My brain works like this: bits of thoughts, ideas, feelings, and impressions are constantly being fed into it, then every once in a while, the amorphous cloud of junk in my head coalesces into a singular IDEA, usually with an ACTION nipping at its heels.
To say that it’s MY idea feels presumptuous; I regularly tell people that I steal all my best ideas from others. But I think this is how writing works: bits and pieces taken from the fabric of our lives and stitched together into something new (either patchwork quilt, or if we’re very lucky, Frankenstein).
The bits that formed my newest IDEA:
- Fall 2009: The brain spark for my Mindjack series came to me while I was in bed, in that half-asleep state while you try to settle your brain and drift off into unconsciousness (this happened long ago, but I’m often reminded of it, because in interviews people ask me where the idea came from).
- Summer 2011: While on vacation, I read an article about how we store information in our unconscious mind, which led me to believe that intuition was our own personal superpower.
- Early 2012: Some random blog post talked about how we waste the best minutes/hours of the day (supposedly the early ones, when we’re fresh), by checking email and blogging (*raises hand* guilty).
- April 2012: I read a book called The Power of Habit that talked more about our subconscious and how studies show that we literally “turn off” sections of our minds when habit takes over, and that learned abilities are stored in a different part of brains, untapped until called upon. It’s like the brain knows how to be efficient with its resources, or something crazy scientific like that.
- May 2012: I set some personal goals with regards to my writing (I’m always doing this, especially when I start a new book): first, boost my creativity (with regards to my storytelling, but also everything I do, because I believe creativity is a muscle that grows stronger with use), and second, bring more “beauty” to my writing (not so far as aspiring to be a literary writer, but take a step closer to the craft level of Holly Black, who I greatly admire).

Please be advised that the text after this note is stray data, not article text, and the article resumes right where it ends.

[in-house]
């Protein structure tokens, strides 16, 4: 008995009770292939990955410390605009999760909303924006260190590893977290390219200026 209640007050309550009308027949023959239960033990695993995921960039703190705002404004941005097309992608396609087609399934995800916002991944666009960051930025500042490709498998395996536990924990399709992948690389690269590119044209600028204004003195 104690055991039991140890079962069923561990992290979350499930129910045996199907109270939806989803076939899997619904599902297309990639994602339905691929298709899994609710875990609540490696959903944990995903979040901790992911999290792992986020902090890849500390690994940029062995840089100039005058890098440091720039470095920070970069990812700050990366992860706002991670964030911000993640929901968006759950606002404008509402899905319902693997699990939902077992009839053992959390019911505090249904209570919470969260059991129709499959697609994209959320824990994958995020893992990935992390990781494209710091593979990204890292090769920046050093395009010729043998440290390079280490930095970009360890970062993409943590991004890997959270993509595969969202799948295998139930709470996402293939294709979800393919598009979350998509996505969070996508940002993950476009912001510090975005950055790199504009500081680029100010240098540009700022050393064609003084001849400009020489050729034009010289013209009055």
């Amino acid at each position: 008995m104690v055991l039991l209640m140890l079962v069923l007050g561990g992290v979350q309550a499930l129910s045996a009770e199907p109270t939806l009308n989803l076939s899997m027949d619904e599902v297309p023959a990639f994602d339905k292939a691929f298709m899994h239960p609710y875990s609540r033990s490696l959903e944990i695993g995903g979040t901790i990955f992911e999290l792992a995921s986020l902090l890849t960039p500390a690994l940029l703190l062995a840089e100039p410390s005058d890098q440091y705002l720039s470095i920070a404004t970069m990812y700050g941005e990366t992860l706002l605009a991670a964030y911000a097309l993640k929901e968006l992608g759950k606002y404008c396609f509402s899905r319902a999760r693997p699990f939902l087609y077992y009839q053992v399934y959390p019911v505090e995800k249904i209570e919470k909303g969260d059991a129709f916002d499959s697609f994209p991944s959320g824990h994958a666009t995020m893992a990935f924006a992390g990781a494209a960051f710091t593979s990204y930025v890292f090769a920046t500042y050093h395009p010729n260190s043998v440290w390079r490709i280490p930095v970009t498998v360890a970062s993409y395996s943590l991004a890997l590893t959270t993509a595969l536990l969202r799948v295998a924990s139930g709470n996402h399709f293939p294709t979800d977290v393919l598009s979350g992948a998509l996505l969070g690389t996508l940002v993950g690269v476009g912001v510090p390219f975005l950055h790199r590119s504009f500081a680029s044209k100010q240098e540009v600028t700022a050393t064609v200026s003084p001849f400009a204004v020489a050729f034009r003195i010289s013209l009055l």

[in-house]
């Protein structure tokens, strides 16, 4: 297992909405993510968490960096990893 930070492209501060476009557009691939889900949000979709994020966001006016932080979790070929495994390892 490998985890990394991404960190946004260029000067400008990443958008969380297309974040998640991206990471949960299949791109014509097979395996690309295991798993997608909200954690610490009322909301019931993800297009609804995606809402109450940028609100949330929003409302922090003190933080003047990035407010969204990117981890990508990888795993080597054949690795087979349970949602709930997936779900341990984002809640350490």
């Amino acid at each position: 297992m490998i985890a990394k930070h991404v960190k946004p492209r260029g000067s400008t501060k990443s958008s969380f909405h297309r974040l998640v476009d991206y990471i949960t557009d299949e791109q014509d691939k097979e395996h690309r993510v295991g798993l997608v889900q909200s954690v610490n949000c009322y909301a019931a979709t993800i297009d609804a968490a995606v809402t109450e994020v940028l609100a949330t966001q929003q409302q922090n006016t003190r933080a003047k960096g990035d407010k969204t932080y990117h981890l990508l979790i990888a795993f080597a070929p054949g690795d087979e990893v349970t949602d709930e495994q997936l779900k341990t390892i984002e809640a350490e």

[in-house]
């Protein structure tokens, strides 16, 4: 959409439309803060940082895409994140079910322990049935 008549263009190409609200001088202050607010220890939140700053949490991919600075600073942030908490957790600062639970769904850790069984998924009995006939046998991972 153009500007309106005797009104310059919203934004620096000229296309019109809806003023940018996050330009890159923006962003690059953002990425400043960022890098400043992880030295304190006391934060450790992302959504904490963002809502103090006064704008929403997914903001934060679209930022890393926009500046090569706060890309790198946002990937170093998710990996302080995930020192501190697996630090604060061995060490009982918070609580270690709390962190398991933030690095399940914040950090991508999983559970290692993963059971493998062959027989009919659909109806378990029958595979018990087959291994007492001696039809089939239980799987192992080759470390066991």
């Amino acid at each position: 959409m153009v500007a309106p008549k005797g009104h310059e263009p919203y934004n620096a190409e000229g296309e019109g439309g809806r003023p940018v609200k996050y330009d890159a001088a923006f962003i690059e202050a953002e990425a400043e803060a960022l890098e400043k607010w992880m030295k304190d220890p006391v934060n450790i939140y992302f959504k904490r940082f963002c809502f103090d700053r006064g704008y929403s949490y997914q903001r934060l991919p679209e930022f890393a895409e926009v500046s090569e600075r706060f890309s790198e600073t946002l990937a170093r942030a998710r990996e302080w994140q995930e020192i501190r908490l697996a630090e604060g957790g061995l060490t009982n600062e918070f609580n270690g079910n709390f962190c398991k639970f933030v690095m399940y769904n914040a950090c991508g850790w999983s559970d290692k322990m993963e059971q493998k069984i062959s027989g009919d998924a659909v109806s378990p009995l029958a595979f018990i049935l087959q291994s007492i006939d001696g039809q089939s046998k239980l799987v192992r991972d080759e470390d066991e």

- June 2012: I’m reading Ray Bradbury’s The Zen in the Art of Writing, prompted by his unfortunate passing and his reputation as a prolific short story writer. I’ve recently embarked on a short story blitz, reading shorts, studying the craft, all in preparation of writing some of my own. Although I love Fahrenheit 451 and The Illustrated Man, I hadn’t read much (read: any) of Bradbury’s shorts. What I discovered was that Bradbury was an exceptionally literary writer (gasp!). But more importantly, as he talks about in Zen, he believed strongly that his subconscious mind (or Muse, or Divine Inspiration, or what-have-you) was the source of all his stories. Bradbury believed that creativity was more a matter of tapping into this source of knowledge buried within us, rather than forcing it through a conscious act.
the future” and “stiff with
expectation” and “wring out the
emotions from me in drops”) – and that was just the first day.
Can you tell that my conscious mind is terrified of this process?
There is great irony here, as well. Bradbury talks about using his literary short stories to “legitimize” his science fiction to serious publishers like Collier’s, who would normally look down their noses at the “pulp” that he wrote (Bradbury wrote pulp! I knew he was my hero). The irony that it was Bradbury’s credentials in SF that brought me to his more literary leanings and mystical process is not lost on me.